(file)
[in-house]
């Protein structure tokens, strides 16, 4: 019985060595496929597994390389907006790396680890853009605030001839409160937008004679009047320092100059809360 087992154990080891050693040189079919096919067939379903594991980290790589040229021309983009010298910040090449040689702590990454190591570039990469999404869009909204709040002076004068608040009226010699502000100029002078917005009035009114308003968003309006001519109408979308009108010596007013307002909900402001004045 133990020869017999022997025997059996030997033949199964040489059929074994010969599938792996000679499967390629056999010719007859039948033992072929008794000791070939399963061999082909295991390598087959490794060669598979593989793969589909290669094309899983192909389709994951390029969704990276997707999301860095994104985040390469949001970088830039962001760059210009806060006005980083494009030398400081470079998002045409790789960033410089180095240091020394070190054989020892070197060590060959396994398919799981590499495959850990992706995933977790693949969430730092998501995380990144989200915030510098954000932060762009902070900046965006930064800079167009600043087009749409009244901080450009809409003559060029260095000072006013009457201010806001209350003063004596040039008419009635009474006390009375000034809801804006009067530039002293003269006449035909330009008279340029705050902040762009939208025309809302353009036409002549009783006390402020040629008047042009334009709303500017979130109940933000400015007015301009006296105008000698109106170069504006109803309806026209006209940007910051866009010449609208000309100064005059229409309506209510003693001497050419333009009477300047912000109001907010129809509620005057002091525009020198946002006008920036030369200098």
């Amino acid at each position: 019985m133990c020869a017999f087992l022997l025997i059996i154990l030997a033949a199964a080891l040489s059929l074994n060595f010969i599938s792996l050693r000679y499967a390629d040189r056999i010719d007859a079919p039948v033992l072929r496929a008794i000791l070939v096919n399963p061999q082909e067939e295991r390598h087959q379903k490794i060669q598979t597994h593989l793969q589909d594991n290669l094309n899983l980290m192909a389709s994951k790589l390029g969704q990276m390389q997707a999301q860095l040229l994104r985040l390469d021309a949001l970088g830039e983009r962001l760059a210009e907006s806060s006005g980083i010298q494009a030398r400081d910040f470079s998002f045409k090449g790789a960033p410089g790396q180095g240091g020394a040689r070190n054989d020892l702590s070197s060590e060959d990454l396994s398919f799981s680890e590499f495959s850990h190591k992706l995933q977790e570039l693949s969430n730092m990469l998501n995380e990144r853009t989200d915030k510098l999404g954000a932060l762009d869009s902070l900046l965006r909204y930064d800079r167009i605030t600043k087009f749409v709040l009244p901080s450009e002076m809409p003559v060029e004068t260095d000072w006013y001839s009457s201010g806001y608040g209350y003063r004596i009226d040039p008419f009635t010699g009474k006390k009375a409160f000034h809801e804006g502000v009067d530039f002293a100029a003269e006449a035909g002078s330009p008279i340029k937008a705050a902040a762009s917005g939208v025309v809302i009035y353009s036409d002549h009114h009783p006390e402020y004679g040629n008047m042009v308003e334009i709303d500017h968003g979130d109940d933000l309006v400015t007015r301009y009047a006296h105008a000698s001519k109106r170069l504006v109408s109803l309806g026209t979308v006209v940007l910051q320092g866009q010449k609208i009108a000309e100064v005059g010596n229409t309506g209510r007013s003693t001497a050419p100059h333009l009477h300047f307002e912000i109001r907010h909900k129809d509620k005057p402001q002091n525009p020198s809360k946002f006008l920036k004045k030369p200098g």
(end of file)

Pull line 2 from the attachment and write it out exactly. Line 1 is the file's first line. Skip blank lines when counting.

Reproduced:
């Protein structure tokens, strides 16, 4: 019985060595496929597994390389907006790396680890853009605030001839409160937008004679009047320092100059809360 087992154990080891050693040189079919096919067939379903594991980290790589040229021309983009010298910040090449040689702590990454190591570039990469999404869009909204709040002076004068608040009226010699502000100029002078917005009035009114308003968003309006001519109408979308009108010596007013307002909900402001004045 133990020869017999022997025997059996030997033949199964040489059929074994010969599938792996000679499967390629056999010719007859039948033992072929008794000791070939399963061999082909295991390598087959490794060669598979593989793969589909290669094309899983192909389709994951390029969704990276997707999301860095994104985040390469949001970088830039962001760059210009806060006005980083494009030398400081470079998002045409790789960033410089180095240091020394070190054989020892070197060590060959396994398919799981590499495959850990992706995933977790693949969430730092998501995380990144989200915030510098954000932060762009902070900046965006930064800079167009600043087009749409009244901080450009809409003559060029260095000072006013009457201010806001209350003063004596040039008419009635009474006390009375000034809801804006009067530039002293003269006449035909330009008279340029705050902040762009939208025309809302353009036409002549009783006390402020040629008047042009334009709303500017979130109940933000400015007015301009006296105008000698109106170069504006109803309806026209006209940007910051866009010449609208000309100064005059229409309506209510003693001497050419333009009477300047912000109001907010129809509620005057002091525009020198946002006008920036030369200098």